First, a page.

The Preacher/Team Member that Saturday night was a friend of mine named Shonn Keels.  Shonn did a great job of clearly explaining what it meant to put your trust in Jesus.  Shonn used a simple chair for his illustration and he talked about knowing in your head and believing in your head that the chair would hold you up is not the same thing as putting your faith IN the chair.  Shonn then sat in the chair and illustrated that now he was putting his faith IN the chair.  He used this illustration to parallel faith in Christ.  He said many believe in their mind that Jesus is God’s son who came to die for their sins but few have put their faith IN Christ.  He challenged the crowd to trust in Christ and surrender completely to Him.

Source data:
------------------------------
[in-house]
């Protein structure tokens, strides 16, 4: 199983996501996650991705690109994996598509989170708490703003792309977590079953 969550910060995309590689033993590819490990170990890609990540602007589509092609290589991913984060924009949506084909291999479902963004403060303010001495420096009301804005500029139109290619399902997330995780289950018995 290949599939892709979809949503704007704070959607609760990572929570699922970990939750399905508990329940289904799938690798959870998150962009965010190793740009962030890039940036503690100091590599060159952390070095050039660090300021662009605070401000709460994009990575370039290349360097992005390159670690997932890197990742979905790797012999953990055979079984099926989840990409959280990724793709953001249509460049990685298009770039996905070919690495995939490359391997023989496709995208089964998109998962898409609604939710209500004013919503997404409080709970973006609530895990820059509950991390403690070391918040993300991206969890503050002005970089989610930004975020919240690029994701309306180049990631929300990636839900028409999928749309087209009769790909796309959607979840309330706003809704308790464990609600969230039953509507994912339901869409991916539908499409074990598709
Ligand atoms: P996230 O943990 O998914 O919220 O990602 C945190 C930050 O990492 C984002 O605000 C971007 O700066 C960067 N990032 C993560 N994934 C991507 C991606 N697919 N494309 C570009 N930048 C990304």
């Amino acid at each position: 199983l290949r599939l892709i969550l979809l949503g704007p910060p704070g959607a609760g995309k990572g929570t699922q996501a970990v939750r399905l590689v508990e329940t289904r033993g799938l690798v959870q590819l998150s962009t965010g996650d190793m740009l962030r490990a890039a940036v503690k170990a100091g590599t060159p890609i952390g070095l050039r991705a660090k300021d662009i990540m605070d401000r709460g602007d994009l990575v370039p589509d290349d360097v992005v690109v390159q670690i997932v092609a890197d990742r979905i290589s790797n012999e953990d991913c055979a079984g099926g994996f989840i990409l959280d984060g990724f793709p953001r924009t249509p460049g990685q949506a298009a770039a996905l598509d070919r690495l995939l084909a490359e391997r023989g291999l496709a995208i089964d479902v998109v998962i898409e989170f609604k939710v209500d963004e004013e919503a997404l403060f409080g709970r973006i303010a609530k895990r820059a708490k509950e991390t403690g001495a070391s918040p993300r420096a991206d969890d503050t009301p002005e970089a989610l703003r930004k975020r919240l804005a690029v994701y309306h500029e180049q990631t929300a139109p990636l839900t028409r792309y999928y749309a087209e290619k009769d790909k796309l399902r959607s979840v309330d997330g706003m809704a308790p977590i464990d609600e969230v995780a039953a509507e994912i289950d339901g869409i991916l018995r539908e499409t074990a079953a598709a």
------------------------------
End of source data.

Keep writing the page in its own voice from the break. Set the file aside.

Shonn then gave a clear invitation to those who trusted in Christ that night to show the world by coming down to the front of the stage he was preaching from.  Ty is normally pretty shy around large groups of people so I really did not expect him to do anything.  As the pastor of the church I was on the stage with Shonn and there I saw my little boy coming forward.   My little 6 year old, on his own, with no prodding from his parents or peers was making his profession public.   The counselors came and took everyone off to the counseling rooms.  I specifically did not go with Ty as I wanted someone else to hear Ty verbalize his faith.  Charyl was able to be in the counseling room with Ty.   Here is her summary of what happened: